Movie confession time: this was my first (and likely only) time seeing The Bodyguard. However, it was my 300 millionth time hearing Whitney Houston belt out the epic love song, "I Will Always Love You" which is so associated with the chanteuse. So much so that I had no idea that Whitney's version was a cover of a song Dolly Pardon had written and recorded in 1974! 1974! That was 18 years before Whitney's cover was released! I have both versions on my iPod and obviously they're both very different as Whitney, the pop singer, sings it as a power ballad, and Dolly, the country crooner, almost sings it in a melancholy style, as a very sad love song. Whitney's version is much "bigger" (and longer) while Dolly's is more low-key which might explain why the cover version is the more popular of the two.

Let's quickly get one thing straight here: The Bodyguard is not a very good movie. It's pretty bad at times. But it's the kind of movie that's still enjoyable to watch because it's not so bad that it's unwatchable. It's still very watchable and that makes it the good kind of a bad movie.

Kevin Costner plays Frank Farmer, a bodyguard (duh) who used to be a bodyguard for Ronald Reagan and still blames himself for the time Reagan was almost assassinated because he wasn't there that day to protect him...even though Reagan didn't die!  (Wasn't this a similar plot point for Clint Eastwood in In the Line of Fire?) He wants to retire, but he's been asked to be the bodyguard for actress/pop singer Rachel Marron (is it me or is that the most vanilla name ever?) played by Whitney Houston. Whitney playing a pop star? Of course I can buy that. She's playing herself. Whitney playing an actress? Sure, I can see it. Whitney playing a Oscar-nominated actress who (spoiler alert!) wins the Oscar? Laughably absurd. I'm sorry, but in what world would Whitney Houston be considered an Oscar-winning actress? The woman could sing flawlessly (well, at least in her heyday) but she was a mediocre actress at best.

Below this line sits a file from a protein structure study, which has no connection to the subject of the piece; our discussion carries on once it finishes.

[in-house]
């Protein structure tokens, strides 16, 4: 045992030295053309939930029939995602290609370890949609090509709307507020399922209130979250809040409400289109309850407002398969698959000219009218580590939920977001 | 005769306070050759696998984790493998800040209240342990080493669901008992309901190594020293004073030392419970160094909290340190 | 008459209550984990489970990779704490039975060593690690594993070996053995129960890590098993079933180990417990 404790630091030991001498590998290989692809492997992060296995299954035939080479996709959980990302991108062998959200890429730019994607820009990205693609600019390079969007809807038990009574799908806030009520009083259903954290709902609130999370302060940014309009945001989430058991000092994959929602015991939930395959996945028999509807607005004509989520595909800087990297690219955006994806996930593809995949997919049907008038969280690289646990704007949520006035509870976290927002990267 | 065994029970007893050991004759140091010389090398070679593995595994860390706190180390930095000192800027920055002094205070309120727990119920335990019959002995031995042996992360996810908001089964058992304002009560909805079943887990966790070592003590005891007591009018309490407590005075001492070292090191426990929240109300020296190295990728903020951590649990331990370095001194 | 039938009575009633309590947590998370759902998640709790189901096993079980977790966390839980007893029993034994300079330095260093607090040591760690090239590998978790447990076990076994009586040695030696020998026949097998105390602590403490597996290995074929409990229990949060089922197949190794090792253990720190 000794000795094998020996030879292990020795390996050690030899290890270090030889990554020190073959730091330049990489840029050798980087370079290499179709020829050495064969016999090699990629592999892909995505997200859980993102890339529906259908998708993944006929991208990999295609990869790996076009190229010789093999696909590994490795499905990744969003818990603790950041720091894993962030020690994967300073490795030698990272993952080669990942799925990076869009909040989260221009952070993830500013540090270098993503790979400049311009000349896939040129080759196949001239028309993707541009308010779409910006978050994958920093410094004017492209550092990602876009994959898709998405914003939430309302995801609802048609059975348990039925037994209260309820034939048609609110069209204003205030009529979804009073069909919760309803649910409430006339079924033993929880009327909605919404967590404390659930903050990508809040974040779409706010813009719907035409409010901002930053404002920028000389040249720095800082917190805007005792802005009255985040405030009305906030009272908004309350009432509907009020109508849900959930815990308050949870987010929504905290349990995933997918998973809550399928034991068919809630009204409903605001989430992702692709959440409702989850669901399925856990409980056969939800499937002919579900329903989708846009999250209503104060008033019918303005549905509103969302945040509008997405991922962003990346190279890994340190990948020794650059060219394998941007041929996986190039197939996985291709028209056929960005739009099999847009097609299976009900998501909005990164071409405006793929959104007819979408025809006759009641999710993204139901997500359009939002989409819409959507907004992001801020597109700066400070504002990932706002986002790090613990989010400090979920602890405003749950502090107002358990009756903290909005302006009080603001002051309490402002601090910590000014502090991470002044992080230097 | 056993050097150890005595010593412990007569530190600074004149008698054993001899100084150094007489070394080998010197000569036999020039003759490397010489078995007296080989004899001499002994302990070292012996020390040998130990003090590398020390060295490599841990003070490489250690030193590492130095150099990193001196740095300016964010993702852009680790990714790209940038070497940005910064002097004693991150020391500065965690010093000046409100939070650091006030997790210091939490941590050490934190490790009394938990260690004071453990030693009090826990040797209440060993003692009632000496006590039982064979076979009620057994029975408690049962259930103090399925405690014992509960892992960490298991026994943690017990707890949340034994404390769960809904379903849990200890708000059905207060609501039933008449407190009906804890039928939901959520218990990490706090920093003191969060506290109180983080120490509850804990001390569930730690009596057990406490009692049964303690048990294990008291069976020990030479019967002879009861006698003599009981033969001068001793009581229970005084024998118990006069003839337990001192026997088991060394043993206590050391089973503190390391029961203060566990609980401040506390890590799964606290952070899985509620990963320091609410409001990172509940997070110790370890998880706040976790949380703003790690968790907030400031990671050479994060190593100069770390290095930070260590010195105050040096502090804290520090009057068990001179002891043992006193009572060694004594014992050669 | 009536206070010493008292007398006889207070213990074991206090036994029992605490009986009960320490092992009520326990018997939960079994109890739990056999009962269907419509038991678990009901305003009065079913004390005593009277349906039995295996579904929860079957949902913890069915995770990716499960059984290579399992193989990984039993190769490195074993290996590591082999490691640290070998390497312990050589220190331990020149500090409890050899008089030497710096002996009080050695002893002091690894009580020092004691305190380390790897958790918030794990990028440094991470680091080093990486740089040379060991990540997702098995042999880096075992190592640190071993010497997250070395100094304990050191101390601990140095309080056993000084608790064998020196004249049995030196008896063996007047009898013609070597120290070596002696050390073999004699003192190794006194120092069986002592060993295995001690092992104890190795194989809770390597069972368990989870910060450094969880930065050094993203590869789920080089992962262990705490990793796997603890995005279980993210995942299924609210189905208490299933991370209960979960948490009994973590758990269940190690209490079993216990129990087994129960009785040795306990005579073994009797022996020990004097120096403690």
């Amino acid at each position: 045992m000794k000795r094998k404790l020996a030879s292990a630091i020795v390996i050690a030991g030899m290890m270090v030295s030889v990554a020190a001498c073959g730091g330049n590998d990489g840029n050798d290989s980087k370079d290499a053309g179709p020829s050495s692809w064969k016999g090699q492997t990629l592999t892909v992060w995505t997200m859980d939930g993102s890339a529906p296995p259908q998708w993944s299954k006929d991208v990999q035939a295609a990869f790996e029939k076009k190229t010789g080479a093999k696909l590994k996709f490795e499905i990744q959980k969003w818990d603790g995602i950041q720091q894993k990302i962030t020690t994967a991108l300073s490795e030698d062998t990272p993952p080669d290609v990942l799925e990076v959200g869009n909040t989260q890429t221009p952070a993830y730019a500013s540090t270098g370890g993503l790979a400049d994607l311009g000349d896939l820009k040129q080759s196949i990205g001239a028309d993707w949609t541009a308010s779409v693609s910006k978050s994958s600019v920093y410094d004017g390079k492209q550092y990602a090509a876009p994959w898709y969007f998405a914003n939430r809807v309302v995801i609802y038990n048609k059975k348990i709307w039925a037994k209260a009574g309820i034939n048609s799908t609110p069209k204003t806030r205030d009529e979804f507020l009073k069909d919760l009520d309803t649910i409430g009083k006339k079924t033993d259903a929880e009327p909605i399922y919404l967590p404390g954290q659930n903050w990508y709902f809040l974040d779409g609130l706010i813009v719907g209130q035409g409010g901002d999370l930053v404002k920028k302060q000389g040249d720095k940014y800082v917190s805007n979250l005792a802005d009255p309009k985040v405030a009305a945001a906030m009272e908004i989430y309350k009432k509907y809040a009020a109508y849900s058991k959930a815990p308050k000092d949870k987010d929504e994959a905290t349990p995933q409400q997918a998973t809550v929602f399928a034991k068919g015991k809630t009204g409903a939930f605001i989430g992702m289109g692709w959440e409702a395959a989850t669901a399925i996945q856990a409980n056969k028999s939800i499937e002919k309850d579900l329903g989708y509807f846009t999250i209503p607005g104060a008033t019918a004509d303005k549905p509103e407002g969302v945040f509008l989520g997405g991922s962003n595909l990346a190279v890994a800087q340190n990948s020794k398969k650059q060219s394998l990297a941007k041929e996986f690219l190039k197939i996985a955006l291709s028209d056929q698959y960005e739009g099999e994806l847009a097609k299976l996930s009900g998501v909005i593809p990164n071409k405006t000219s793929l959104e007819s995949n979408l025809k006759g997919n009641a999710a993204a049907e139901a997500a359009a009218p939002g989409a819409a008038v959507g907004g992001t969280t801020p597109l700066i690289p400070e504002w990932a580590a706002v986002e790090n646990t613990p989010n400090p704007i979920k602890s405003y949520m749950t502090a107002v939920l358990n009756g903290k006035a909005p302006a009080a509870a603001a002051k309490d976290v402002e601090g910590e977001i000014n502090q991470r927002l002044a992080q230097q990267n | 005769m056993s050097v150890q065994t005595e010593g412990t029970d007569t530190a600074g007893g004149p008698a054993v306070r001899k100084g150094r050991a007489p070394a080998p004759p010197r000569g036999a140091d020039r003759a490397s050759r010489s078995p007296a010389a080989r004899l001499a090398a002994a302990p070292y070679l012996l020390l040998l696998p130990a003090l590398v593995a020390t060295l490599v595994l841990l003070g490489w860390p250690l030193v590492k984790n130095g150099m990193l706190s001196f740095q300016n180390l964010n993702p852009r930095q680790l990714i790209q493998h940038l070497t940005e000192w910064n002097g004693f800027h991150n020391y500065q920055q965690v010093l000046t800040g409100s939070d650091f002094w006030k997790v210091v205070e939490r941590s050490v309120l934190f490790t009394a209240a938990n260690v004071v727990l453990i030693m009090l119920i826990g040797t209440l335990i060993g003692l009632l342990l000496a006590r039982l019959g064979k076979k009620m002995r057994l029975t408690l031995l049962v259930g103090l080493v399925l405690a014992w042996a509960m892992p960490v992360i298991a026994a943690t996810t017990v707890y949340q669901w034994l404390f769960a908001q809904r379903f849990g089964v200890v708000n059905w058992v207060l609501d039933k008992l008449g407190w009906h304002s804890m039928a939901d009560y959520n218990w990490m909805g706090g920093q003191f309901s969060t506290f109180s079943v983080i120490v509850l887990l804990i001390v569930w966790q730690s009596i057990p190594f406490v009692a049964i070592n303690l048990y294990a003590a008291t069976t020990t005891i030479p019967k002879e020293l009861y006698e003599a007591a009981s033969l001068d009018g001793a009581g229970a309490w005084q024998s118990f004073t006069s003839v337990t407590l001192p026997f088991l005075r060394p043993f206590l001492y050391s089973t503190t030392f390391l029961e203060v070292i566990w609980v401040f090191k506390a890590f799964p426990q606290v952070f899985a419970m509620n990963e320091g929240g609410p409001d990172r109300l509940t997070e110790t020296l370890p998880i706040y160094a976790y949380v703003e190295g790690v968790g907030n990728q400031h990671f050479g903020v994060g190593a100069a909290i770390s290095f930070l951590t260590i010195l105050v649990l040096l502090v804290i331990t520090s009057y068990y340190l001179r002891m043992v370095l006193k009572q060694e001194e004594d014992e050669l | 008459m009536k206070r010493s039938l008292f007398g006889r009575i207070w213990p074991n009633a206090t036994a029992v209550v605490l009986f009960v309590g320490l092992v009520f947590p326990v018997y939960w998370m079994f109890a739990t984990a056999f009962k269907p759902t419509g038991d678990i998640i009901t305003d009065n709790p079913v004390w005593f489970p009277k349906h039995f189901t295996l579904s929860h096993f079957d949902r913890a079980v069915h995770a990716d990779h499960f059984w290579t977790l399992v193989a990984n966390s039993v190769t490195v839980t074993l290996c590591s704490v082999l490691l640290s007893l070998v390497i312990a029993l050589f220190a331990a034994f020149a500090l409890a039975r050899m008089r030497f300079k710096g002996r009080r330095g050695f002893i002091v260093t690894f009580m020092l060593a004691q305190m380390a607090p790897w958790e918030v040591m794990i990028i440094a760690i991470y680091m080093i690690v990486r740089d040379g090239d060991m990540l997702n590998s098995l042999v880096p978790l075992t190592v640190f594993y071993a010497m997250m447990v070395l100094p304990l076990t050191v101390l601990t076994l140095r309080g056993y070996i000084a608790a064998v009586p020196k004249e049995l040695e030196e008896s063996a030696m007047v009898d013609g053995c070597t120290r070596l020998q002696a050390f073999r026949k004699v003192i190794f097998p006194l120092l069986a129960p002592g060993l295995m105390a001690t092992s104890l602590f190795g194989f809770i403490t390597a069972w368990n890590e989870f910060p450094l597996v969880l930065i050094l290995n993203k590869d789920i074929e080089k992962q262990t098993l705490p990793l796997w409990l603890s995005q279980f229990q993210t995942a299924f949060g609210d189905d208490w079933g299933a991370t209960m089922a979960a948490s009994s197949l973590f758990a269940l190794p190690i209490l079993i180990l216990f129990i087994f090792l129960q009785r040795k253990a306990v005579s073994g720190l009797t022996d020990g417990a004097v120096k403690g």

Frank Farmer was hired because he's the best in the (bodyguard) business and because Rachel (unbeknownst to her) has been receiving threatening letters from a creepy stalker that only her manager and sister and now Frank know about. They don't want Rachel to know because they don't want to her to worry. Of course she finds out because the stalker makes his way into her dressing room before she's to perform and she sees a menacing letter addressed to her. She is very concerned, not only for her safety, but for that of her young son. Extreme safety measures are put up around the house and Frank Farmer accompanies Ms. Marron wherever she goes. Since Frank always has to be around, Rachel suggests they go out on a date. After they sleep together, Frank tells her it's too dangerous for them to be together because he can't be distracted from protecting her and she gets really angry at him, but of course true love can't tear them apart.

I thought the love aspect of the film, which is the biggest part and main drawl of the movie, was very lacking. I was expecting to see this amazing chemistry bursting on screen, but there is barely anything. I can tell that they care about each other, but I never got the sense they were passionately in love with each other. I only get that when Whitney/Rachel sings "I Will Always Love You." I would have loved to see more of an epic love story, like Jack and Rose...or Jack and Ennis!

One of the nicest moments between the two of them is when they're at a small bar and dance to the original "I Will Always Love You" which is the reason that is "their" song. Speaking of songs, like I mentioned before, I didn't know at first that "I Will Always Love You" was originally recorded by Dolly Parton, but I also didn't know "I Have Nothing" and "Run To You" were written especially for this movie, so technically they're Rachel Marron songs, not Whitney Houston songs. I found out the truth about "I Will Always Love You" a couple years after it was released. I didn't know about these other songs until I just watched the movie. I'm not very familiar with "Run To You," but I love "I Have Nothing" and have it on my iPod. She gets a hilarious (okay, maybe hilarious isn't the right word, but I found it amusing) note from her stalker that says, "I HAVE Nothing, YOU have everything, bitch!" I'm paraphrasing, but it was something like that.

Another song I like that Whitney/Rachel sings is "Queen of the Night" even though it sounds exactly like En Vogue's "Free Your Mind" which came out the same year this movie was released. I don't think that's a coincidence!